I Wanna Hold Your Hand
I Wanna Hold Your Hand by the young first-time feature director Robert Zemeckis is officially the best non-documentary Beatles movie that does not actually feature The Beatles. (So A Hard Day's Night and Help! are out of the competition). No -- instead of being one of those Beatles bios this is actually about the fans and the frenzy the mop-topped boys caused on their first visit to the colonies. And hey, their backs, knees and shadows appear, as do some of their songs! Emerging in 1978 as part of a short wave of youthful period comedies that were pushed along by the success of National Lampoon’s Animal House (the genre hitting box office gold with Porky’s and critical & artistic silver with Diner), I Wanna Hold Your Hand was actually the first and best of many would-be biographies, re-imaginings and Beatles origin stories, including The Birth of The Beatles, The Hours and The Times, Backbeat and Nowhere Boy. Since it’s really just a sweet tribute to Beatlemania and the innocence of the era it may be the least ambitious, but it comes the closest to hitting its mark.
In February of 1964, as The Beatles first touch down in America, four young women from New Jersey make their way to Manhattan to try and see them perform live on The Ed Sullivan Show. Wannabe journalist Grace (Theresa Saldana) is a big fan but her pushy friend Rosie (Wendie Jo Sperber) is psychotic about the band. They are joined in their adventure by Janis (Susan Kendall Newman, Paul’s daughter), who prefers folk music to rock & roll (she’s going along just to put up a folkie protest) and Pam (Nancy Allen), only a casual fan, more excited about her upcoming marriage. They have an idea to rent a limo and try to drive The Beatles to the show, but they settle for a hearse, driven by their shy friend, the undertaker’s son, Larry (Marc McClure, who also that year would play Jimmy Olsen in the Christopher Reeve Superman movie). Along the way they also pick up the cynical tough kid, Tony (Bobby Di Cicco), who is less about The Beatles and more into bedding the girls. The gang get split up and end up in adventures and compromising positions around The Beatles’ hotel and The Ed Sullivan Theater. Rosie meets her male equal in obnoxious Beatles obsession, the hotel’s bellboy, Richard "Ringo" Klaus (Eddie Deezen). Think of it as a good version of what Detroit Rock City was trying to do -- or how about The Hangover Lite.Continue Reading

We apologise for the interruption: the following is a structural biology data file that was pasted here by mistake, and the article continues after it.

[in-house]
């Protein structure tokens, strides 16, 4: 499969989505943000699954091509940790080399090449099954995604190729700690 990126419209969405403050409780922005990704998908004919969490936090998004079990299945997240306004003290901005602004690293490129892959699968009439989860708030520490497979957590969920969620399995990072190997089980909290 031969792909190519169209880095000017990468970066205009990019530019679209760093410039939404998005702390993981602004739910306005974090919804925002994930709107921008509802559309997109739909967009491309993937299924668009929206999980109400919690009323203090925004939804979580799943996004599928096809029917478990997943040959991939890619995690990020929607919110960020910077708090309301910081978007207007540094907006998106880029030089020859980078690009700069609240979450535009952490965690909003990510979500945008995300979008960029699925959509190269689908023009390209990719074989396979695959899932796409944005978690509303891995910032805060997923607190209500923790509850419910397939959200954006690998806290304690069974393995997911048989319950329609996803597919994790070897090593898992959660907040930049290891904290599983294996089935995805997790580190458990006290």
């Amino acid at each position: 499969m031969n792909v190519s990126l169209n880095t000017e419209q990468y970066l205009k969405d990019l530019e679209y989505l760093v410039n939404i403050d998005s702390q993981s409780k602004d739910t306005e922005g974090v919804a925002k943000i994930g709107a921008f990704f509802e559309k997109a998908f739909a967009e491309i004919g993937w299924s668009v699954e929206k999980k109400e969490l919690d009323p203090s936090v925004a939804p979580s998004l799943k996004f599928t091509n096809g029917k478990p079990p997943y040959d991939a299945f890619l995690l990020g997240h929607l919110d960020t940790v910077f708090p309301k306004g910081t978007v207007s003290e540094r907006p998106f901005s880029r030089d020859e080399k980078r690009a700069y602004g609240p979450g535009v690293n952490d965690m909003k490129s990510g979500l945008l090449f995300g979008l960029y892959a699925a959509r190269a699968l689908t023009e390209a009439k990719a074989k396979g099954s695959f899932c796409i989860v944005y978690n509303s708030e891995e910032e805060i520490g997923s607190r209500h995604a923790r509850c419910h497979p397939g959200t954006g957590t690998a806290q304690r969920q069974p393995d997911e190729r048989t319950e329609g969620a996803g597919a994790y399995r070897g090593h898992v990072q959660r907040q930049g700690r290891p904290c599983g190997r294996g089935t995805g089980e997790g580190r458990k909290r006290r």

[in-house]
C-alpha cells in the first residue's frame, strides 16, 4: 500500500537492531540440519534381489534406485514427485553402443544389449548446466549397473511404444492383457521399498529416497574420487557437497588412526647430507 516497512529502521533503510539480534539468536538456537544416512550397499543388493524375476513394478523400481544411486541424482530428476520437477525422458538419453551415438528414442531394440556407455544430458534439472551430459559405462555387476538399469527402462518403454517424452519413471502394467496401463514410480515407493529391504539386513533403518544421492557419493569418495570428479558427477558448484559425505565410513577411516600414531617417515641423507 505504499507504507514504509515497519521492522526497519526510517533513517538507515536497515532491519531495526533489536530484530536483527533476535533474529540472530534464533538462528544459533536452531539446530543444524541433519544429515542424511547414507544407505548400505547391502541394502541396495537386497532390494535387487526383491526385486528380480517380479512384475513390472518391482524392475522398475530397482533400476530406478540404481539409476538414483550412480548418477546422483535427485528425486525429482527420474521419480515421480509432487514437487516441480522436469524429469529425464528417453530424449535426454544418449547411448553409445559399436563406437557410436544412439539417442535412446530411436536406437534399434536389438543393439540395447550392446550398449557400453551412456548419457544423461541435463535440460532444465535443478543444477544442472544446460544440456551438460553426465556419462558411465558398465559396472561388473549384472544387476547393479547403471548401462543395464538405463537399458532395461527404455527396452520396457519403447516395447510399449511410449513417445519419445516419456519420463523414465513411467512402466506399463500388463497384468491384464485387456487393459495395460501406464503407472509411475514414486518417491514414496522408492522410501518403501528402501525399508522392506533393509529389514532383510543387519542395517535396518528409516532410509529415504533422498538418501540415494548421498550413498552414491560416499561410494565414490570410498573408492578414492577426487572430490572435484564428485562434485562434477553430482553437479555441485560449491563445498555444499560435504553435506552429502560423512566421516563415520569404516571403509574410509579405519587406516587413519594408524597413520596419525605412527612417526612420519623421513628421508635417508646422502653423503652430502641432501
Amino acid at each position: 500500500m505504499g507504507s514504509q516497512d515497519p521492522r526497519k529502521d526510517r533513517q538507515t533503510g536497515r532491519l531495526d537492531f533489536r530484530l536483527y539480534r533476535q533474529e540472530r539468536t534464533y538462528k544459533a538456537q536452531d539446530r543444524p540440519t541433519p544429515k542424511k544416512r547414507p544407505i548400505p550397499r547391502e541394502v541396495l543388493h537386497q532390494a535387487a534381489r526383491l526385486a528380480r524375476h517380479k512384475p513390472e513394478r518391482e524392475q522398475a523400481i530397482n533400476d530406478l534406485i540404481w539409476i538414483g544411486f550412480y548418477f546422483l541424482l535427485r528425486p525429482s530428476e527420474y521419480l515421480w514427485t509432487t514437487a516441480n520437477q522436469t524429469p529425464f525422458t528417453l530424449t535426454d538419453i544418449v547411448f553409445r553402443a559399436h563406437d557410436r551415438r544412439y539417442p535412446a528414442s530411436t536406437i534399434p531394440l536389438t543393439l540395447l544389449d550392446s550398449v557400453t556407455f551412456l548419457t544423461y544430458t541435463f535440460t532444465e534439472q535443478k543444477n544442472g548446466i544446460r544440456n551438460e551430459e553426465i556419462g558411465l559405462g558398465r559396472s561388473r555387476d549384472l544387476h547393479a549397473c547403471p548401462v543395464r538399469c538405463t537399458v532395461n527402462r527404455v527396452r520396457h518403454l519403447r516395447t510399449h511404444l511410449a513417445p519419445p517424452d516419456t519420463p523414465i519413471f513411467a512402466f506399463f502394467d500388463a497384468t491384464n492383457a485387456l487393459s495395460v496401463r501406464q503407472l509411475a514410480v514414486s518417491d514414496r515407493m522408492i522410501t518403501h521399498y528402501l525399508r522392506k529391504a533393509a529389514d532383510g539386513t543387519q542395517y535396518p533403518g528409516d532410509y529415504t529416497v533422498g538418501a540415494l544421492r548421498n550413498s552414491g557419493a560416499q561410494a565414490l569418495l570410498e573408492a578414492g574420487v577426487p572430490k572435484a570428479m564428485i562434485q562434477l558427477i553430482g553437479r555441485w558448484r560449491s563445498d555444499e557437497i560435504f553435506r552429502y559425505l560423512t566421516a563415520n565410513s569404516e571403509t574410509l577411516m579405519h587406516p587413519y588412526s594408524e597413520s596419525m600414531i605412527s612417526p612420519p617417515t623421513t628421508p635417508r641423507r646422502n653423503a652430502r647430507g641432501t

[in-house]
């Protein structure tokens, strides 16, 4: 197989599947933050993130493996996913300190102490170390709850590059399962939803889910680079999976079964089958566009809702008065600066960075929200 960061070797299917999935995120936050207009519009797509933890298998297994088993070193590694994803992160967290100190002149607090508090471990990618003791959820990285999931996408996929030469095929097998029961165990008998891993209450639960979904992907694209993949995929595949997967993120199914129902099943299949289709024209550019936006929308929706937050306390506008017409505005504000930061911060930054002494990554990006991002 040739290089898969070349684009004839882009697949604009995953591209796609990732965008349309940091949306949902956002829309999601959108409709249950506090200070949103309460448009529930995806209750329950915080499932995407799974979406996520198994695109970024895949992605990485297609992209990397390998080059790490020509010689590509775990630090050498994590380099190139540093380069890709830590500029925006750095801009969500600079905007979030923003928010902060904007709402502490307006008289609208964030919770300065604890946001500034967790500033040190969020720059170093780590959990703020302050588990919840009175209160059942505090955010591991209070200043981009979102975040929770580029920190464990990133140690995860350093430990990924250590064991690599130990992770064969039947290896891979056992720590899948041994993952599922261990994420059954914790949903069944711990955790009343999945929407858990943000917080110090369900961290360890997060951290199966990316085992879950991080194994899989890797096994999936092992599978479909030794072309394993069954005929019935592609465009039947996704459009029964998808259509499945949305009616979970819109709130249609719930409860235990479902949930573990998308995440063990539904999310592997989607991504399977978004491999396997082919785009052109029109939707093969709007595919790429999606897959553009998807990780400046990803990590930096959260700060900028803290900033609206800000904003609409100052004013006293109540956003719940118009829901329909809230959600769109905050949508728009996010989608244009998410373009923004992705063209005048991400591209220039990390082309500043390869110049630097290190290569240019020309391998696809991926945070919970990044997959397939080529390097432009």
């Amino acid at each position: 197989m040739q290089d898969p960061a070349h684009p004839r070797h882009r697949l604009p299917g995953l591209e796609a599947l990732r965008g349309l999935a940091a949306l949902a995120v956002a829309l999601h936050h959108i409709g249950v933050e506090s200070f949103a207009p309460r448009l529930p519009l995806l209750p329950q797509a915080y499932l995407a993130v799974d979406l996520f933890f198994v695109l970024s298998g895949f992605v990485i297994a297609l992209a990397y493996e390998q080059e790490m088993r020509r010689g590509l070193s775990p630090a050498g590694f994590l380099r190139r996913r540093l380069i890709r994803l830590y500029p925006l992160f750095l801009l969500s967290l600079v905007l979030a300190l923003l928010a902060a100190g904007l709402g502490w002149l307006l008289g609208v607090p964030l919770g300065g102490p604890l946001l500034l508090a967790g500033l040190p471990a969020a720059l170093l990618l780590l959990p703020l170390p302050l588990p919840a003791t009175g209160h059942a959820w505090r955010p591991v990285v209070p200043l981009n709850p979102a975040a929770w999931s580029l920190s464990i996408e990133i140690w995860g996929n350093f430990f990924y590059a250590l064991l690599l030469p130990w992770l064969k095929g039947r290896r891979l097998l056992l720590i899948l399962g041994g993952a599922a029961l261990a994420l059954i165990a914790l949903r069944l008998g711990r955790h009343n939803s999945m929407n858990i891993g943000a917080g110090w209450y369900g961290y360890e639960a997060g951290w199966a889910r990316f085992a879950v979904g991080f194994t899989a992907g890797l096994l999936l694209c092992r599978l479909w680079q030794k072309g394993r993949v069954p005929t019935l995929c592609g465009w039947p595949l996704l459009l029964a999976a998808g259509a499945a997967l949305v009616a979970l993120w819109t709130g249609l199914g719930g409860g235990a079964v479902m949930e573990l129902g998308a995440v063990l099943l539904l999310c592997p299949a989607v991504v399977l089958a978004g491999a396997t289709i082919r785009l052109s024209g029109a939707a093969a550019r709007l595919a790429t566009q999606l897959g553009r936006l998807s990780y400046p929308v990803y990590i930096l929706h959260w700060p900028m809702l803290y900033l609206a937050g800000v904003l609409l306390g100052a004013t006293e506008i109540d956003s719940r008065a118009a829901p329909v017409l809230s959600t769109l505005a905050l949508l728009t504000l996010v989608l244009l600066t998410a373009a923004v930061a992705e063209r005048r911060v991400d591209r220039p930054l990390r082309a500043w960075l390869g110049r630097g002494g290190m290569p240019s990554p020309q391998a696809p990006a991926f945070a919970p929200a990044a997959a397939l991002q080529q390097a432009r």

With post-Vietnam War movies there is a “Vietnam Vet taking down his enemies” genre that would include the pulp biggies Taxi Driver, Billy Jack and First Blood, as well as pure vigilante exploitation films like Eye of the Tiger, Vigilante Force, The Exterminator, The Annihilators and Gordon’s War (not to be confused with the ‘Nam vets that appear as crazies in Targets, Black Sunday, Skyjacked and Earthquake or the zombie vets of Cannibal Apocalypse). Somewhere between pulp and vetploitation lays the very intense and violent Rolling Thunder. This was director Joe Flynn’s followup to his interesting crime thriller The Outfit. Paul Schrader (most famous for writing Taxi Driver and Raging Bull) wrote the screenplay though he claims it was reworked away from his original intention by credited co-writer Heywood Gould (Fort Apache the Bronx and Cocktail). Either way Rolling Thunder definitely carries Schrader’s signature theme of the lonely loner on a self-destructive path against society while seeking his own kind of redemption.